An employee could not disclose the contents of a without prejudice termination proposal in seeking to establish a constructive unfair dismissal case, even where the termination proposal was itself the "last straw" on which the employee sought to ground her constructive dismissal claim

The employer had offered to settle the employee's claim for sick pay in return for her resignation, which she claimed was the "last straw". The contents of without prejudice communications attempting to settle a dispute will normally be protected from disclosure in tribunal proceedings, except where there is "unambiguous impropriety". Recent caselaw has ruled that this exception can extend to evidence of discrimination, victimisation and detriment for whistleblowing, so that the without prejudice cloak will not prevent an employee adducing such evidence in tribunal. The EAT refused to extend this further to permit evidence necessary to establish a constructive dismissal claim. (Brodie v Nicola Ward (t/a First Steps Nursery, EAT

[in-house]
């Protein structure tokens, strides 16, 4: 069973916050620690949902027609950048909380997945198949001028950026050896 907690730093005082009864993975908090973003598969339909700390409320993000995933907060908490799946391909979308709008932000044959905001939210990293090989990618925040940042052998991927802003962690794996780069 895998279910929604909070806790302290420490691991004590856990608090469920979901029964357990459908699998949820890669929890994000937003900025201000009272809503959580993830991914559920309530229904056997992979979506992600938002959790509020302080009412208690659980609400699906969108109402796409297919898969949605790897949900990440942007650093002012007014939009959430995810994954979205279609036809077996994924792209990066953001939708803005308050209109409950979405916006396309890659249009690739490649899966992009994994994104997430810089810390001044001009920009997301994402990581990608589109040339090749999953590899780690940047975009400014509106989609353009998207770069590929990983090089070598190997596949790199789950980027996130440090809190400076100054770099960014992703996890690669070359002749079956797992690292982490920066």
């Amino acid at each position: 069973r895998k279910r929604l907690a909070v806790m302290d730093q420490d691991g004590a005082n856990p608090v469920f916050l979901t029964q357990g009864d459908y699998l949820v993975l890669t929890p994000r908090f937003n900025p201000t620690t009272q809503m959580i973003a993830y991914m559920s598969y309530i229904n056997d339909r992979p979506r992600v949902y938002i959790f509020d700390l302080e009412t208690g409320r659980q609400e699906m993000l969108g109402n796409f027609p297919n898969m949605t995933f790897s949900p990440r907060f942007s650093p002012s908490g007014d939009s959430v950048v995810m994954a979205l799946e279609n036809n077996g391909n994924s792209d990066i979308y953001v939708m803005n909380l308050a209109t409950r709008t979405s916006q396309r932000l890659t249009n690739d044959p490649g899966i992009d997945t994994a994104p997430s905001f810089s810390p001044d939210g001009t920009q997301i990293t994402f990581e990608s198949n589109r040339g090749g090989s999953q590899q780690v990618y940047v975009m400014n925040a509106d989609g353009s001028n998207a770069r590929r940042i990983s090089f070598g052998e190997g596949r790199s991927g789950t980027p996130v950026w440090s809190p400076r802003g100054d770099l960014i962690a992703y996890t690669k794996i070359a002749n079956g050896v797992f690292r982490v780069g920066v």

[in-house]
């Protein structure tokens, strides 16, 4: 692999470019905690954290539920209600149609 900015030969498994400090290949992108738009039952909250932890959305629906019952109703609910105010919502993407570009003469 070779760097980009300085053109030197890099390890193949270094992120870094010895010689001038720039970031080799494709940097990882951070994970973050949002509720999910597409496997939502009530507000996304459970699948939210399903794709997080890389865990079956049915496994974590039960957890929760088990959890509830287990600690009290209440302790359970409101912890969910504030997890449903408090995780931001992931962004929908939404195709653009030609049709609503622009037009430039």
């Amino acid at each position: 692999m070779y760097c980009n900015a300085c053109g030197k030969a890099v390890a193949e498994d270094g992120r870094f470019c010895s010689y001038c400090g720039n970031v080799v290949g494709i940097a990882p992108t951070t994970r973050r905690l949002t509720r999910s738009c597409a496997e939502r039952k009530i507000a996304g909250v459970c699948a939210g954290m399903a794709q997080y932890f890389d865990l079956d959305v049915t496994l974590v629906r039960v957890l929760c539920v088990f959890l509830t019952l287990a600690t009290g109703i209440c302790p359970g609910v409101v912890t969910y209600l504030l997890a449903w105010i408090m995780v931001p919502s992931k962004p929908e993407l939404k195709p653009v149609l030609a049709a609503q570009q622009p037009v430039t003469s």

Once tribunal proceedings have begun, letters brought into existence for the purpose of the proceedings have absolute protection from disclosure, and there is no exception for evidence of alleged discrimination or victimisation. (South London & Maudsley NHS Trust v Dathi, EAT)